TREVOR "The Games Man"


"I subtly influence people
towards cooperation both
at play and at work."

~TREVOR "The Games Man"

How I Do This

Cooperation is the keystone of my work. When the word is spelled "co-operation" with a hyphen, it as a bit more obvious that the word means working together in a group — as opposed to competing with or working against each other. When students do cooperative learning, everyone in the group learns the material. When businesses adapt cooperative business models, productivity soars.
In fact, a lifetime of work (as well as quite a number of professional studies) have clearly shown that when people cooperate, pretty much everything goes better including: personal interactions, the project itself, the results, the attached feelings, productivity, the bottom line, the efficiency, the follow-through, the relationships... that is to say, pretty much everything.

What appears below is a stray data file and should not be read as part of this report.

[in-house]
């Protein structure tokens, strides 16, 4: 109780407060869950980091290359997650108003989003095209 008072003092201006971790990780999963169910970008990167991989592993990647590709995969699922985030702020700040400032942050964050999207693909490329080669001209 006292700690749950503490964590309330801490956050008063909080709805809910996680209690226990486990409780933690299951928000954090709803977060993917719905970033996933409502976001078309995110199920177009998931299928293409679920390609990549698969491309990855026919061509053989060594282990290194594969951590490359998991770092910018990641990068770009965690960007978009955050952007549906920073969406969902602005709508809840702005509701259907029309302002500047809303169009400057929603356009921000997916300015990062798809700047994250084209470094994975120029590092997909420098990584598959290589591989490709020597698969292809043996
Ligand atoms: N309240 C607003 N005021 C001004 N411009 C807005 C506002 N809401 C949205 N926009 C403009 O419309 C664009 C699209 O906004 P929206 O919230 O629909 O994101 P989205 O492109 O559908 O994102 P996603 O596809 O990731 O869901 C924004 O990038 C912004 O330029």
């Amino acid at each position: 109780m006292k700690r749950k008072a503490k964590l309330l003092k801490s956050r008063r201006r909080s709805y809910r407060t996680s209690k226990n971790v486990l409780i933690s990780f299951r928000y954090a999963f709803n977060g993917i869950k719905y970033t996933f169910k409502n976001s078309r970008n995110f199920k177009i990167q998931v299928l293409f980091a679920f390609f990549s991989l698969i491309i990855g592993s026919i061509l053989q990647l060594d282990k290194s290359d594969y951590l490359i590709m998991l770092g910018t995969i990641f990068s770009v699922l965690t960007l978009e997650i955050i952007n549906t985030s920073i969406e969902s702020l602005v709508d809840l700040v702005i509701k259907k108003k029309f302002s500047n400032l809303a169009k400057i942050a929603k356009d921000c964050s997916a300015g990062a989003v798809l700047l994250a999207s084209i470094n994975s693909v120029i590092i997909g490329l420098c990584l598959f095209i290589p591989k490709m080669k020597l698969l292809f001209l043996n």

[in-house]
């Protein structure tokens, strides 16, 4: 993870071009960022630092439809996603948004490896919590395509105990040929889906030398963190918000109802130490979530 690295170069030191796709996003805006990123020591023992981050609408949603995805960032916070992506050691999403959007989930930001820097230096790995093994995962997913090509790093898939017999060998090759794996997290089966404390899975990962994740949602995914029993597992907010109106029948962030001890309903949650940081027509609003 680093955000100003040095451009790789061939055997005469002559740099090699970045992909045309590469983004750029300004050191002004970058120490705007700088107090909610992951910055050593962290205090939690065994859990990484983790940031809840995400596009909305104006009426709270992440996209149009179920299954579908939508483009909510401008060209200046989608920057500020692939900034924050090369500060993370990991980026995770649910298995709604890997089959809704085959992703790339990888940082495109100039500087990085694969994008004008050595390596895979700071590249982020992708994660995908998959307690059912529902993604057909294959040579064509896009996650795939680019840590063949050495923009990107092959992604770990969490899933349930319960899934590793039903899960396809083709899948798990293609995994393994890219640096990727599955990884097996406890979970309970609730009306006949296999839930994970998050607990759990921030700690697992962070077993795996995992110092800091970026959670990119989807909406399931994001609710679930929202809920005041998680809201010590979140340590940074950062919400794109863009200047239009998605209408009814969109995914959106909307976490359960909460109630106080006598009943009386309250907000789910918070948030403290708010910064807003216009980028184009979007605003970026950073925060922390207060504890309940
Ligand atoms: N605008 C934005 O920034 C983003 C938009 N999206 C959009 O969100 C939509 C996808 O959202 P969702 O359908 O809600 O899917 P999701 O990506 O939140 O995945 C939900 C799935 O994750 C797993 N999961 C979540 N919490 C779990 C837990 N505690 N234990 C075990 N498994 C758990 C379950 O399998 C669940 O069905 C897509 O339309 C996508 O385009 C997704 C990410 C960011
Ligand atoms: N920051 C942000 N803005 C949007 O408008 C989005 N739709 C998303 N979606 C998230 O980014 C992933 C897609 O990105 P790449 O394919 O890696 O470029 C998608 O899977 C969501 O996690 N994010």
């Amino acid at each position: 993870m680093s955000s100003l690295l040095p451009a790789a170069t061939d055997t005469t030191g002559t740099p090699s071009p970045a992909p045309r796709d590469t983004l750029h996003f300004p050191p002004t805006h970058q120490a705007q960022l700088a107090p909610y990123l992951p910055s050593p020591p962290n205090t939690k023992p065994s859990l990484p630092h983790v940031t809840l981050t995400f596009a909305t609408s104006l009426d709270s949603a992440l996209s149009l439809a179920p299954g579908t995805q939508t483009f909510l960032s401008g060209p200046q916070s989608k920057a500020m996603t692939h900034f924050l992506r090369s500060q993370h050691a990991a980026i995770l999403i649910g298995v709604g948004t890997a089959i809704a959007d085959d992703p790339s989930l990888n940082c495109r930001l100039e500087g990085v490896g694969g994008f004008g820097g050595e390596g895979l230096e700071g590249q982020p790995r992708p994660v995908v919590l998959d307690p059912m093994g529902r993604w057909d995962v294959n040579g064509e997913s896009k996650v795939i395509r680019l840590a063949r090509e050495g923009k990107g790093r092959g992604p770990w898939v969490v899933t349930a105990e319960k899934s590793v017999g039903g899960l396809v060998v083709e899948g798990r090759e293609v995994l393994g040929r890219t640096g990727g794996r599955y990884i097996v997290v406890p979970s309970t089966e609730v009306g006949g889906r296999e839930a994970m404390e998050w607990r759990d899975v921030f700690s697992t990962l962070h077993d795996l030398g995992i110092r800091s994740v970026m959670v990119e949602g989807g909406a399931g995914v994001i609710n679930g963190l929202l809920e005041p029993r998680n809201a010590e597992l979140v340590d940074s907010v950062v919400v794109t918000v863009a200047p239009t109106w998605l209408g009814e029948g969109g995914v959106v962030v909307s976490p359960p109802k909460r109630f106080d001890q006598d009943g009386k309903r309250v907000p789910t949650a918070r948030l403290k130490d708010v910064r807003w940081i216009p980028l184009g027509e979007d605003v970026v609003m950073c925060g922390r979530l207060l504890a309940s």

In my work, I use cooperative games as a tool to subtly promote cooperation among children, teens, adults, and elders. Taking what began so obviously as a recreational style and elevating it to the realm of public entertainment has empowered me to bring the joys of cooperation to a significantly wider audience than just the school playground. As a trained and certified New Games Leader & Cooperative Play Specialist, I've performed at more than 7,400 events and entertained over 2.9 million people so far. And since moving back to Massachusetts in 1982, I make professional appearances at hundreds of public and private events throughout the Northeast each year.